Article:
Skull Base 2007; 17(3): 187-196
DOI: 10.1055/s-2007-977466
ORIGINAL ARTICLE

Copyright © 2007 by Thieme Medical Publishers, Inc., 333 Seventh Avenue, New York, NY 10001, USA.

Surgical Approaches to the Hypoglossal Canal

Gabriel Calzada1 , Brandon Isaacson1 , Daniel Yoshor2 , John S. Oghalai1
  • 1Bobby R. Alford Department of Otolaryngology-Head and Neck Surgery, Houston, Texas
  • 2Department of Neurosurgery, Baylor College of Medicine, Houston, Texas
Further Information

Publication History

Publication Date:
11 May 2007 (eFirst)

ABSTRACT

Objective: To describe and illustrate three distinct surgical approaches that permit exposure and resection of extradural, intradural, and transdural lesions involving the hypoglossal canal. Study design: Case series. Setting: University medical center. Patients: Four patients with lesions of the hypoglossal canal were reviewed to illustrate our philosophy when selecting a surgical approach to the hypoglossal canal. Interventions: Three separate surgical approaches were used to approach lesions involving various segments of the hypoglossal canal. Main outcome measures: Initial clinical presentation, tumor type, treatment course, complications and functional outcomes of hearing, lower cranial nerves, and great vessels. Results: A modified pre- and postauricular infratemporal fossa approach was used to permit the complete resection of an extradural hypoglossal canal schwannoma. The far lateral approach was used to remove a posterior fossa meningioma that involved the intradural hypoglossal canal. A transjugular craniotomy was used to resect a jugulotympanic paraganglioma with transdural hypoglossal canal involvement. Postoperatively, there were no major complications. However, one patient had cerebrospinal fluid rhinorrhea that resolved with lumbar subarachnoid drainage and another had a pseudomeningocele that resolved spontaneously. Dysphagia was not observed in any patient and all were discharged within 1 week of surgery. All patients are free of recurrence by clinical and radiographic examination with at least 2 years of follow-up. Conclusions: Lesions of the hypoglossal canal can be safely and effectively resected using the appropriate skull base approach. The three skull base approaches described herein provide access to selected portions of the hypoglossal canal and allow for preservation of hearing, the lower cranial nerves, and great vessels.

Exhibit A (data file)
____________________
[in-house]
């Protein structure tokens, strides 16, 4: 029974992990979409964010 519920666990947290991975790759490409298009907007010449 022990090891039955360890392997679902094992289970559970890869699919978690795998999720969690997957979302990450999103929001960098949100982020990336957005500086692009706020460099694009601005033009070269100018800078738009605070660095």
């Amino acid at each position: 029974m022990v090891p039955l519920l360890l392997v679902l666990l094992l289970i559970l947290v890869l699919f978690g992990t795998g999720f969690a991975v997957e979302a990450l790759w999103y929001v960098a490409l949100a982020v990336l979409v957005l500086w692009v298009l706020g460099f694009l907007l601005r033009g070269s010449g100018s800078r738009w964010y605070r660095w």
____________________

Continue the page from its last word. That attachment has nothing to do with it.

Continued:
REFERENCES

John S Oghalai, M.D. 

Bobby R. Alford Department of Otolaryngology-Head and Neck Surgery, Baylor College of Medicine

One Baylor Plaza, NA102, Houston, TX 77030

Email: jso@bcm.edu